The next day, Sunday, I stayed in bed trying to get some sleep but failed. I had had long flights before, but I think this was my fist real experience of jet lag. We went out for dinner and came to “Great Mall” where we found many shops but didn’t feel like eating at any of the few restaurants there. We ended up at its food court. At the Japanese-looking shop, I ordered a bowl of vegetable ramen, which disappointed me deeply. I’ll never have it again if even given another chance. The bowl had chopped vegetables, including broccoli, carrot and a few kinds of mushrooms. The noodle itself was a very thick whitish thing. The soup was probably chicken-based and tasted very unrefined. It was certainly not any kind of ramen. But then, I believe I had eaten something similar during my previous stays to America. He had a very similar (identical?) thing from the Korean shop right next to the Japanese one. A “Subway” sandwich would have been better. After dinner, we drove a little and found “Me-Kong Supermarket” at 777 East Capital Ave., where I bought some apples, bananas for my breakfast and 12 bottles of Heineken. It was an old-fashioned shop to which some renovation work probably would bring more customers. Coming back to the hotel, a front desk staff, who welcomed us on Saturday, said, “A lot of beer! For me?” “Would you like to join me?” was my answer. I finished seven bottles this night alone.

Monday morning, November 5. Cool weather with blue sky! Pleasant. Simply blue with no clouds to be found. So refreshing. The schedule said the training would begin at 8:30 am. We arrived at the company building, which stands next to the hotel, early enough at 8:15 am. We said good morning to the security guy at the entrance desk who replied “ohayogozaimasu” and he, perhaps half Japanese, told us the person we expected to see was not there yet because it was still “very early.” He called her but received no answer. He said he would give her another call again at 8:30. Do you mean 9:30? That’s when he told me about the daylight saving time which came into effect the previous day. “You guys may want to go for breakfast because it is still early.” We went back to the hotel for breakfast.

After “Chef’s Omelet” and coffee, we went back to the building and were brought to the classroom by we didn’t know who. He turned out to be a trainer himself of another system and a participant of this training course. There were two other men in the classroom and one of them after short greeting started explaining the course. I had been told that the course would be taught by a different, well woman, trainer. During the break in the morning session, J, the trainer, told me that she had resigned after she came back from China where she has a course to teach (after all, that’s because of this training course in Shanghai that I came to California). And he didn’t know what had happened to her there. Anyway, our training course started with a tight schedule ahead. We had lunch at the cafeteria, which at around US$8.00 to 9.00 or even a little more I thought was quite expensive. In any case, we continued to eat there on all the training days except the final day, November 14.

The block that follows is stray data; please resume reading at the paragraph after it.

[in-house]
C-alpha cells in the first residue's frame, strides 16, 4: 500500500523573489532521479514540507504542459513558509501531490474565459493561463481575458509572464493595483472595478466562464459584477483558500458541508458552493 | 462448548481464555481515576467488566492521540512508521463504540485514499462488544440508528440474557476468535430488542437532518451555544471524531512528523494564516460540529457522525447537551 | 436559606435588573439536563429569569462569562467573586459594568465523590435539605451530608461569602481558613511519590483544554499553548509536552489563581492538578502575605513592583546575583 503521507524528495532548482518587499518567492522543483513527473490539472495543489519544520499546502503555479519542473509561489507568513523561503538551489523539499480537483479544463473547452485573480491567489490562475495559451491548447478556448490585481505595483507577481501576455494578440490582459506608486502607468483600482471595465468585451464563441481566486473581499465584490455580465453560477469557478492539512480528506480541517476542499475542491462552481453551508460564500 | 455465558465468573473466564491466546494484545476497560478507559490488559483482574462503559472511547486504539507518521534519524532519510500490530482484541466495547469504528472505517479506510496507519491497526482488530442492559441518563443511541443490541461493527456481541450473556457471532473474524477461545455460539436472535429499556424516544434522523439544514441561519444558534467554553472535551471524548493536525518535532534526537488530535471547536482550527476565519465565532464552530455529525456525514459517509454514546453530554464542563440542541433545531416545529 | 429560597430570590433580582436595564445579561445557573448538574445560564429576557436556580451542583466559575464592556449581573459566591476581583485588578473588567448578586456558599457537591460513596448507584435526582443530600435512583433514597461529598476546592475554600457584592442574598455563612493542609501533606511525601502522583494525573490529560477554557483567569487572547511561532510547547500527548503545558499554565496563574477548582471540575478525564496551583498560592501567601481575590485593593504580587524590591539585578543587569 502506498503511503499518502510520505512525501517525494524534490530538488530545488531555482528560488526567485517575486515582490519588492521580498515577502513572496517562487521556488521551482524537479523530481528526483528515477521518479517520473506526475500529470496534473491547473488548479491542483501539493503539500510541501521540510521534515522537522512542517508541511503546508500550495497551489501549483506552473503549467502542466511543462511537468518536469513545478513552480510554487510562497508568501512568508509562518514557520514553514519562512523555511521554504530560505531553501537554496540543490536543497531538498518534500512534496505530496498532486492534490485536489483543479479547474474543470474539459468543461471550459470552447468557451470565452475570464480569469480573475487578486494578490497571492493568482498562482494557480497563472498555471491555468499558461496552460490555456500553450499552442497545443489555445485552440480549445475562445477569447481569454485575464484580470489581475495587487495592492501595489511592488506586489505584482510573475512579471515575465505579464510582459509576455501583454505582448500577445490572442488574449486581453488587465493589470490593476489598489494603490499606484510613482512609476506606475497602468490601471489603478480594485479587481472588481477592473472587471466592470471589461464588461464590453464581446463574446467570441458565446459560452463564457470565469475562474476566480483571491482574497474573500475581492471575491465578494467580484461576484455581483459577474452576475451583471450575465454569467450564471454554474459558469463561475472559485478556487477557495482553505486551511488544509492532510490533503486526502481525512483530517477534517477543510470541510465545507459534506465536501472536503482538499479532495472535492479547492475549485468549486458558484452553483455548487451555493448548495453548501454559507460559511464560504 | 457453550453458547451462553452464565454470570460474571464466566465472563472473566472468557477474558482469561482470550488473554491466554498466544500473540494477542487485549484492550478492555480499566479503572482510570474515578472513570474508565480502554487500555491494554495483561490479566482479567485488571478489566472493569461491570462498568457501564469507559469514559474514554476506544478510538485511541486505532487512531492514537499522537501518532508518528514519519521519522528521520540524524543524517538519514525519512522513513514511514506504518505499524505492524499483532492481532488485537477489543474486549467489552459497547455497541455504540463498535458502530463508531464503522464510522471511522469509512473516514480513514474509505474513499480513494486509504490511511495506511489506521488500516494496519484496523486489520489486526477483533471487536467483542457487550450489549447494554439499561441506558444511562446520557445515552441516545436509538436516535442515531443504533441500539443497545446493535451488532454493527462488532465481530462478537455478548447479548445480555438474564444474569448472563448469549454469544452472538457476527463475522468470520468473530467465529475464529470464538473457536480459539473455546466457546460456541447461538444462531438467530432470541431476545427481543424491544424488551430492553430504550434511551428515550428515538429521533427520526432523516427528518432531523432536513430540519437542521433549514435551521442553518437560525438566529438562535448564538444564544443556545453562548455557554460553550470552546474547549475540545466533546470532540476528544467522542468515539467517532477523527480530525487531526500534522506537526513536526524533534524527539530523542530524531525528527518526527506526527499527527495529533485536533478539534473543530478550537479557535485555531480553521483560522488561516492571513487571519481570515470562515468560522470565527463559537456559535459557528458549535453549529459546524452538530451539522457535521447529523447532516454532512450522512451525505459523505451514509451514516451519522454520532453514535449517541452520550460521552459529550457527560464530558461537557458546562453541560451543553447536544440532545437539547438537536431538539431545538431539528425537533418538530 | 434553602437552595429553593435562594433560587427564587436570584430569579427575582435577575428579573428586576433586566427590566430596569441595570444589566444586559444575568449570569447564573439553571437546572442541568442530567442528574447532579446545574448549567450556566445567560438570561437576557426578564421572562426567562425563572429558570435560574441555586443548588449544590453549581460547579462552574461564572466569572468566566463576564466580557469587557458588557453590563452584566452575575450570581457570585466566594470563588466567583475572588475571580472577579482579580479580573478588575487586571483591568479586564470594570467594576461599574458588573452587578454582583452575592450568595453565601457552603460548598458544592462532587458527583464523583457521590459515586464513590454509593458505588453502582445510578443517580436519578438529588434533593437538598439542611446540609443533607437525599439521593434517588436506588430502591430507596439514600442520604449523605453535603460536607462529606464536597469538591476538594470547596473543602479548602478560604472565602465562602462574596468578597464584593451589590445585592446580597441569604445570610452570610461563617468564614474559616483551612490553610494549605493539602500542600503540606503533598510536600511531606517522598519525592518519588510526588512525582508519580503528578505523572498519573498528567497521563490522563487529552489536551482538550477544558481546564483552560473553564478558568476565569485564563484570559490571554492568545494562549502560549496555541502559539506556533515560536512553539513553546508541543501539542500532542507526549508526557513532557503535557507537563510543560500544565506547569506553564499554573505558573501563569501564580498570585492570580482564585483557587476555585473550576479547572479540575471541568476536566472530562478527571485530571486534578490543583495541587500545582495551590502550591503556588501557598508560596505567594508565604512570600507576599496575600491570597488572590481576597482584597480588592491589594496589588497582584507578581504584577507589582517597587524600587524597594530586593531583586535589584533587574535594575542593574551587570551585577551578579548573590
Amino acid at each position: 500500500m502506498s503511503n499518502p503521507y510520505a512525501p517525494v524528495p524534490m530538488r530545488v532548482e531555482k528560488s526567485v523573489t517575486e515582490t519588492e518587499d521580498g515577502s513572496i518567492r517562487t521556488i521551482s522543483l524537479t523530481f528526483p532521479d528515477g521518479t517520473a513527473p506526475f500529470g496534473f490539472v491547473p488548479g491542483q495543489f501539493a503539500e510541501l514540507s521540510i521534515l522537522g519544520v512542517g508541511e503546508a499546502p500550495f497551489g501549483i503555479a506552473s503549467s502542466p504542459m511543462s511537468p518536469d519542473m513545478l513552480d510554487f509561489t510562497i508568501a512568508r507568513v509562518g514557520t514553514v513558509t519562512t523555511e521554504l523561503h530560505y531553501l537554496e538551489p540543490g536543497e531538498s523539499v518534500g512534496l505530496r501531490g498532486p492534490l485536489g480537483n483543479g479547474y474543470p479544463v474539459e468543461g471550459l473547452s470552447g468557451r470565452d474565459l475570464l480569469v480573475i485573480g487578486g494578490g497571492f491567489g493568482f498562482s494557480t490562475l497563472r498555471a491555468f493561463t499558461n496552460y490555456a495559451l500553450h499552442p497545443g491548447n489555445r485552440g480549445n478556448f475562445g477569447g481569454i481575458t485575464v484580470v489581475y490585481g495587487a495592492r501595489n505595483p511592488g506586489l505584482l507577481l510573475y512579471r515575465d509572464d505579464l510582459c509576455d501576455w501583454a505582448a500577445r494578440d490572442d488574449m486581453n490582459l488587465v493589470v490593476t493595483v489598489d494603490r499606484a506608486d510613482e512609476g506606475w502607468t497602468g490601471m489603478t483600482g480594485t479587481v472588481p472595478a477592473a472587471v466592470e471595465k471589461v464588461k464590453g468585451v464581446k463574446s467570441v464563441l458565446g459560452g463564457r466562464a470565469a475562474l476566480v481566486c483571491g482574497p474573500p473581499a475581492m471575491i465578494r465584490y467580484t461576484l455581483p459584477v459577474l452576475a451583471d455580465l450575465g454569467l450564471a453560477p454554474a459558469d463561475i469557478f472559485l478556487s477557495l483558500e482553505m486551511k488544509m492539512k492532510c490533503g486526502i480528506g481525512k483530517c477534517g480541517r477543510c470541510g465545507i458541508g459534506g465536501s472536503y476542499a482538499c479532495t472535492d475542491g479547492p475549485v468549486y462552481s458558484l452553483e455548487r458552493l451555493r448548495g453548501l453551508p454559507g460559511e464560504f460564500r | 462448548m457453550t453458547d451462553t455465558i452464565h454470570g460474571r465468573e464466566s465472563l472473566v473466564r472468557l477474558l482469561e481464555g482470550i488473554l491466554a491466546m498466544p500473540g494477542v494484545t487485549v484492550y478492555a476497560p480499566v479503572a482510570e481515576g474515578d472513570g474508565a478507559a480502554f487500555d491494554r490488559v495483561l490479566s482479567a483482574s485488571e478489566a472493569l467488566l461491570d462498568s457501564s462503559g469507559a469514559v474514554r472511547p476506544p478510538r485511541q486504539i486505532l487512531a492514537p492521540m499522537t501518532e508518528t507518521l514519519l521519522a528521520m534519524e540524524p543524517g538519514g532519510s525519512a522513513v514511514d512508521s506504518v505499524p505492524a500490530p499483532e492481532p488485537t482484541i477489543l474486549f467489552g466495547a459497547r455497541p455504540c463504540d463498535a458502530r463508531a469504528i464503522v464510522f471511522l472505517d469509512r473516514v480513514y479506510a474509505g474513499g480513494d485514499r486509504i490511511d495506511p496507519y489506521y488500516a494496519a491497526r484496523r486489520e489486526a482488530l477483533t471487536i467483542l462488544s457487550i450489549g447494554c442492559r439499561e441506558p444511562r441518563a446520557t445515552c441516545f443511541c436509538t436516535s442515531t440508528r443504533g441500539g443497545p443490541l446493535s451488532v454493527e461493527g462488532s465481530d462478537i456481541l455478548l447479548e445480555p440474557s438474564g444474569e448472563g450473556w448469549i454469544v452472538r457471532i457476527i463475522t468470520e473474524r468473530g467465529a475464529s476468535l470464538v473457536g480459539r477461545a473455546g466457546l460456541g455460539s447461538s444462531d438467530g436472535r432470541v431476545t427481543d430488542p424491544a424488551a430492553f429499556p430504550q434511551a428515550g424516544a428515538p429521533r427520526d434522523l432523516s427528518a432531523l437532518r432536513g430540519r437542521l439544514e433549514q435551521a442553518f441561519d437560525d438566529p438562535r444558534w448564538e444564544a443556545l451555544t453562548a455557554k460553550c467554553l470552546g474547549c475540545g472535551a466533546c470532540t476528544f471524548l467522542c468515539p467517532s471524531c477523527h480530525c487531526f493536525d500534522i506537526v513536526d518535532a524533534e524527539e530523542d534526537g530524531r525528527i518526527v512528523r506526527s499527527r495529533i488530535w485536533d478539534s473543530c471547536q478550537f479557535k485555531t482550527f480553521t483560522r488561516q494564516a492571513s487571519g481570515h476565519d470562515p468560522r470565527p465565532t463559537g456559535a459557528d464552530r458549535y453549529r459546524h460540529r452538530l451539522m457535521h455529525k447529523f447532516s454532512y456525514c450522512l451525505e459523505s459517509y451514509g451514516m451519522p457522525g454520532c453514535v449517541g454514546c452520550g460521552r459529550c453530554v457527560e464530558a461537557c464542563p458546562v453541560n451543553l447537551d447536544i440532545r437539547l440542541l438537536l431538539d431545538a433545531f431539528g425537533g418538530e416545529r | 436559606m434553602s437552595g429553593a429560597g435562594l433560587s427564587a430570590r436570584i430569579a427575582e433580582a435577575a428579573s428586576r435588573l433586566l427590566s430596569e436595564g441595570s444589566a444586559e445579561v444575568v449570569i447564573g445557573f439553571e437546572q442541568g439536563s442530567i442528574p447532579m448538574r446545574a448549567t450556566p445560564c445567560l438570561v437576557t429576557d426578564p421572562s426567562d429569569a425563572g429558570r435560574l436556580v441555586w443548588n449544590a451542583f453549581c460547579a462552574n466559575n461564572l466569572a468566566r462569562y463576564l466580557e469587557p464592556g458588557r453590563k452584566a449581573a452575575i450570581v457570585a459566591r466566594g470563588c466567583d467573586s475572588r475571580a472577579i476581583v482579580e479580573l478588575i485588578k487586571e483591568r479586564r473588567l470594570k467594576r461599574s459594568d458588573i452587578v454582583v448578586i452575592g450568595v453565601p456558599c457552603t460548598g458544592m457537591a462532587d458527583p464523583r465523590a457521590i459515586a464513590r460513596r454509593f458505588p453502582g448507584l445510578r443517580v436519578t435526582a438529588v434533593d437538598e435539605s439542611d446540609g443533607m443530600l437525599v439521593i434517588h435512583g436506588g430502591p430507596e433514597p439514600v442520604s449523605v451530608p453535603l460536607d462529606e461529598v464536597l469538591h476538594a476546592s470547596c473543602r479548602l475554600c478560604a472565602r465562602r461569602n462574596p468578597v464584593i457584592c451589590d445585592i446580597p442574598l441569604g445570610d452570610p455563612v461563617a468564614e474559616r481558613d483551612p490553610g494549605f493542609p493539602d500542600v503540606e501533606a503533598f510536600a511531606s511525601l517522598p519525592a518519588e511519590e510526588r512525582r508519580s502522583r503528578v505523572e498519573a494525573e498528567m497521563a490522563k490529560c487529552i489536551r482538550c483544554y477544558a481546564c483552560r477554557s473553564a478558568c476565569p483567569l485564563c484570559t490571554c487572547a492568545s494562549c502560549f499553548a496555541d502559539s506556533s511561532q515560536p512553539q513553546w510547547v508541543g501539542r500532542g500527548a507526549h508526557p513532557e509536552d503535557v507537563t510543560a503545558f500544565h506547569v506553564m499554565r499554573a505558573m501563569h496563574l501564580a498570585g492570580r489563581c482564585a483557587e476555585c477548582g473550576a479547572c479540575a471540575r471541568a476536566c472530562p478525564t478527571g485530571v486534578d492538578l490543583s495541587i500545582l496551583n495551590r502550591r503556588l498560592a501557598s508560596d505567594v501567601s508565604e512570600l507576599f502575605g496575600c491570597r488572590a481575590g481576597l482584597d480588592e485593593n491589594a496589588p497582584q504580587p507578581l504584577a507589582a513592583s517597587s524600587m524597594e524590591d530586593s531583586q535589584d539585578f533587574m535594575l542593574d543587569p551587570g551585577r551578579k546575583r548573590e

After our first day or work, my client and I had dinner at the same hotel restaurant. I selected a dish I don’t remember (it must be chicken). I almost chose New York steak. But when the waiter said it was 12 oz., I changed my mind thinking I wouldn’t be able to finish it. America being America, the dish was also too big for me and it tasted very bland. The waiter was a Japanese American from Hawaii. Wearing an over-sized white shirt, he misheard when I said “A*****” and thought I said “Apple.” “That’s the biggest company in the world” was what he said. I corrected the error

For Tuesday dinner, we went to “Max’s,” a Filipino restaurant, at Seafood City Supermarket, Landess Ave. I ordered a dish of fried fish, two fried eggs and garlic rice. It was only OK to my taste. Around the car park of this dark place, we also found a Korean restaurant, a “Kopitiam” (!), a Vietnamese noodle shop and a dingy pizza restaurant. In this part of California, it seemed that there was a sizable Vietnamese community as I saw signs with Vietnamese names. Right next to the noodle shop was a dentist office also with a Vietnamese name though I don’t remember if it was Nguyen or what else.

On Wednesday, the boss of the trainers took the whole class to a group dinner at a Japanese restaurant called “Izaka-Ya” in North 1st Street, San Jose, with nice staple izakaya food and a funnily translated menu listing dishes like “fried squid legs.” Does a squid have legs?

Thursday night, we went back to the hotel restaurant for dinner as we couldn’t think about any other place. I had a plate of roasted chicken breast and couldn’t finish all. This day, the temperature dropped. It was fine and cold rather than fine and cool. Standing outside in a long-sleeved shirt, my body was shaking.

For our Friday dinner, my client friend and I went to “Pho Saigon Noodle House,” the Vietnamese noodle shop I had set eyes on when we ate at “Max’s.” Each of us had a large bowl of pho ga and it tasted nice and was satisfying to me. Then we tried Target supermarket across the street. Again, I bought apples, bananas and 12 bottles of Miller Lite for the total of US$18.22. I had to produce my ID for the beer. “Oh, you look young.”